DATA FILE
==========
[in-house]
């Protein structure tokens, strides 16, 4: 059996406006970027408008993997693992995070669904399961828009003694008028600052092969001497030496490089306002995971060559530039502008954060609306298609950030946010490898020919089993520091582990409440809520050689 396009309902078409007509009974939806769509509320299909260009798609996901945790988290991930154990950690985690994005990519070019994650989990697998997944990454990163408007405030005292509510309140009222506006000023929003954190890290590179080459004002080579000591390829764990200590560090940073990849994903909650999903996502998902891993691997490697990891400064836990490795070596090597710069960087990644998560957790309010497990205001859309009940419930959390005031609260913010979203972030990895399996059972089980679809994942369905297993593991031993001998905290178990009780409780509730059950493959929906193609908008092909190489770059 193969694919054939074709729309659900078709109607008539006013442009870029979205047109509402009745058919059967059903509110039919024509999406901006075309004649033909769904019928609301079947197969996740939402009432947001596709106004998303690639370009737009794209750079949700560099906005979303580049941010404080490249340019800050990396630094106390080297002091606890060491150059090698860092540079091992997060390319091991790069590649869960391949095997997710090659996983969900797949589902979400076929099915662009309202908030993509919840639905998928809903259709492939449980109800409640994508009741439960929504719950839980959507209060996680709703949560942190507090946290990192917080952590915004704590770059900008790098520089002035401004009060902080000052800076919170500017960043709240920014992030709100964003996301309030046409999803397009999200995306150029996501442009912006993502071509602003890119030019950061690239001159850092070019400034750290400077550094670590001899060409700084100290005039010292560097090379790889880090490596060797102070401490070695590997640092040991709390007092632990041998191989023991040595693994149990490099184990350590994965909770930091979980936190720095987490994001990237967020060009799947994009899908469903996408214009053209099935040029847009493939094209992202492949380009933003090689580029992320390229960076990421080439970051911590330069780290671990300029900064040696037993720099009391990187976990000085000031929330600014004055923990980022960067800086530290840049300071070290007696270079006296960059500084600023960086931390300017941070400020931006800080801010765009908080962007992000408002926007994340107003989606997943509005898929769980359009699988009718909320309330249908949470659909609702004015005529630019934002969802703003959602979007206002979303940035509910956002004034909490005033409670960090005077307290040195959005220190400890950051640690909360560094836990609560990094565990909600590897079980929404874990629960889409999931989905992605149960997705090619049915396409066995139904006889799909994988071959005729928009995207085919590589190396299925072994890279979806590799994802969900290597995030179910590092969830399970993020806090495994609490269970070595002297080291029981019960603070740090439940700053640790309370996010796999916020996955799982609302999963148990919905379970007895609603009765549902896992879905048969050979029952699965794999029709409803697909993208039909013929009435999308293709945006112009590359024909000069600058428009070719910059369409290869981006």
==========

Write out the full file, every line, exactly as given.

[in-house]
């Protein structure tokens, strides 16, 4: 059996406006970027408008993997693992995070669904399961828009003694008028600052092969001497030496490089306002995971060559530039502008954060609306298609950030946010490898020919089993520091582990409440809520050689 396009309902078409007509009974939806769509509320299909260009798609996901945790988290991930154990950690985690994005990519070019994650989990697998997944990454990163408007405030005292509510309140009222506006000023929003954190890290590179080459004002080579000591390829764990200590560090940073990849994903909650999903996502998902891993691997490697990891400064836990490795070596090597710069960087990644998560957790309010497990205001859309009940419930959390005031609260913010979203972030990895399996059972089980679809994942369905297993593991031993001998905290178990009780409780509730059950493959929906193609908008092909190489770059 193969694919054939074709729309659900078709109607008539006013442009870029979205047109509402009745058919059967059903509110039919024509999406901006075309004649033909769904019928609301079947197969996740939402009432947001596709106004998303690639370009737009794209750079949700560099906005979303580049941010404080490249340019800050990396630094106390080297002091606890060491150059090698860092540079091992997060390319091991790069590649869960391949095997997710090659996983969900797949589902979400076929099915662009309202908030993509919840639905998928809903259709492939449980109800409640994508009741439960929504719950839980959507209060996680709703949560942190507090946290990192917080952590915004704590770059900008790098520089002035401004009060902080000052800076919170500017960043709240920014992030709100964003996301309030046409999803397009999200995306150029996501442009912006993502071509602003890119030019950061690239001159850092070019400034750290400077550094670590001899060409700084100290005039010292560097090379790889880090490596060797102070401490070695590997640092040991709390007092632990041998191989023991040595693994149990490099184990350590994965909770930091979980936190720095987490994001990237967020060009799947994009899908469903996408214009053209099935040029847009493939094209992202492949380009933003090689580029992320390229960076990421080439970051911590330069780290671990300029900064040696037993720099009391990187976990000085000031929330600014004055923990980022960067800086530290840049300071070290007696270079006296960059500084600023960086931390300017941070400020931006800080801010765009908080962007992000408002926007994340107003989606997943509005898929769980359009699988009718909320309330249908949470659909609702004015005529630019934002969802703003959602979007206002979303940035509910956002004034909490005033409670960090005077307290040195959005220190400890950051640690909360560094836990609560990094565990909600590897079980929404874990629960889409999931989905992605149960997705090619049915396409066995139904006889799909994988071959005729928009995207085919590589190396299925072994890279979806590799994802969900290597995030179910590092969830399970993020806090495994609490269970070595002297080291029981019960603070740090439940700053640790309370996010796999916020996955799982609302999963148990919905379970007895609603009765549902896992879905048969050979029952699965794999029709409803697909993208039909013929009435999308293709945006112009590359024909000069600058428009070719910059369409290869981006």